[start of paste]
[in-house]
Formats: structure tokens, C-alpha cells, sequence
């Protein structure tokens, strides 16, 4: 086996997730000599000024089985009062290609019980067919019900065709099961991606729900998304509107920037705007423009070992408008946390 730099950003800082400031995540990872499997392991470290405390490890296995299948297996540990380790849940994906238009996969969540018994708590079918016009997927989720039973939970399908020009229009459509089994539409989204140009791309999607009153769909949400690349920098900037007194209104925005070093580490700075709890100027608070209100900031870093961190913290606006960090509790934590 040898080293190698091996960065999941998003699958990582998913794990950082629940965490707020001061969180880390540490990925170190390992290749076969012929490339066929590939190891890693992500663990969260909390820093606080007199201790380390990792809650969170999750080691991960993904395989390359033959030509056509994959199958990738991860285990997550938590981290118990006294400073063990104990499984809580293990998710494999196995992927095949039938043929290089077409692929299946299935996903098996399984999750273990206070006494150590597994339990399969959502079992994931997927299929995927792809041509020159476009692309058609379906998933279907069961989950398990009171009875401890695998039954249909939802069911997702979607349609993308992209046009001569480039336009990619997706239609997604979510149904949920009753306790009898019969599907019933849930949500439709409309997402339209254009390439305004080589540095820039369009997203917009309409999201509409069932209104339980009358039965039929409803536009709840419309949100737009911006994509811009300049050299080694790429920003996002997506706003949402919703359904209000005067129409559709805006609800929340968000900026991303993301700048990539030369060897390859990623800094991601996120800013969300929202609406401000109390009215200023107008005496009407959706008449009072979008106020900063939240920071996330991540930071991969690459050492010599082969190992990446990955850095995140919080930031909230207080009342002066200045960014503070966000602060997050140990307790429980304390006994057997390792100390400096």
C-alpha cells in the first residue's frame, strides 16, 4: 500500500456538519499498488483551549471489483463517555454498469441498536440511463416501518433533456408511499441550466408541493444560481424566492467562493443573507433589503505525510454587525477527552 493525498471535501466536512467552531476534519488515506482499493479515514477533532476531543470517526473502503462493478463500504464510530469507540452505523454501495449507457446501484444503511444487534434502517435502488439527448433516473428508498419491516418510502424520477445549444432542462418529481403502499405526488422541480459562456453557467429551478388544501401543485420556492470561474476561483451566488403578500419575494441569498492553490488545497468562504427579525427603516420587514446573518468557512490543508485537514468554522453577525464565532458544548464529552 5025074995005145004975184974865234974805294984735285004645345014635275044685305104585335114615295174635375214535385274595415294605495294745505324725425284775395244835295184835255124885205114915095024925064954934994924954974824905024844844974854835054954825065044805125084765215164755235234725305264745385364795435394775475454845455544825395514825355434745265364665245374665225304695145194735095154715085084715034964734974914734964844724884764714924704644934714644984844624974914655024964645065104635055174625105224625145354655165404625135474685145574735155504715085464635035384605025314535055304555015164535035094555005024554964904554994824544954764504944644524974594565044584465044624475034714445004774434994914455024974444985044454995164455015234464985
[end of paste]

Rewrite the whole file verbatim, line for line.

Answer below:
[in-house]
Formats: structure tokens, C-alpha cells, sequence
């Protein structure tokens, strides 16, 4: 086996997730000599000024089985009062290609019980067919019900065709099961991606729900998304509107920037705007423009070992408008946390 730099950003800082400031995540990872499997392991470290405390490890296995299948297996540990380790849940994906238009996969969540018994708590079918016009997927989720039973939970399908020009229009459509089994539409989204140009791309999607009153769909949400690349920098900037007194209104925005070093580490700075709890100027608070209100900031870093961190913290606006960090509790934590 040898080293190698091996960065999941998003699958990582998913794990950082629940965490707020001061969180880390540490990925170190390992290749076969012929490339066929590939190891890693992500663990969260909390820093606080007199201790380390990792809650969170999750080691991960993904395989390359033959030509056509994959199958990738991860285990997550938590981290118990006294400073063990104990499984809580293990998710494999196995992927095949039938043929290089077409692929299946299935996903098996399984999750273990206070006494150590597994339990399969959502079992994931997927299929995927792809041509020159476009692309058609379906998933279907069961989950398990009171009875401890695998039954249909939802069911997702979607349609993308992209046009001569480039336009990619997706239609997604979510149904949920009753306790009898019969599907019933849930949500439709409309997402339209254009390439305004080589540095820039369009997203917009309409999201509409069932209104339980009358039965039929409803536009709840419309949100737009911006994509811009300049050299080694790429920003996002997506706003949402919703359904209000005067129409559709805006609800929340968000900026991303993301700048990539030369060897390859990623800094991601996120800013969300929202609406401000109390009215200023107008005496009407959706008449009072979008106020900063939240920071996330991540930071991969690459050492010599082969190992990446990955850095995140919080930031909230207080009342002066200045960014503070966000602060997050140990307790429980304390006994057997390792100390400096």
C-alpha cells in the first residue's frame, strides 16, 4: 500500500456538519499498488483551549471489483463517555454498469441498536440511463416501518433533456408511499441550466408541493444560481424566492467562493443573507433589503505525510454587525477527552 493525498471535501466536512467552531476534519488515506482499493479515514477533532476531543470517526473502503462493478463500504464510530469507540452505523454501495449507457446501484444503511444487534434502517435502488439527448433516473428508498419491516418510502424520477445549444432542462418529481403502499405526488422541480459562456453557467429551478388544501401543485420556492470561474476561483451566488403578500419575494441569498492553490488545497468562504427579525427603516420587514446573518468557512490543508485537514468554522453577525464565532458544548464529552 5025074995005145004975184974865234974805294984735285004645345014635275044685305104585335114615295174635375214535385274595415294605495294745505324725425284775395244835295184835255124885205114915095024925064954934994924954974824905024844844974854835054954825065044805125084765215164755235234725305264745385364795435394775475454845455544825395514825355434745265364665245374665225304695145194735095154715085084715034964734974914734964844724884764714924704644934714644984844624974914655024964645065104635055174625105224625145354655165404625135474685145574735155504715085464635035384605025314535055304555015164535035094555005024554964904554994824544954764504944644524974594565044584465044624475034714445004774434994914455024974444985044454995164455015234464985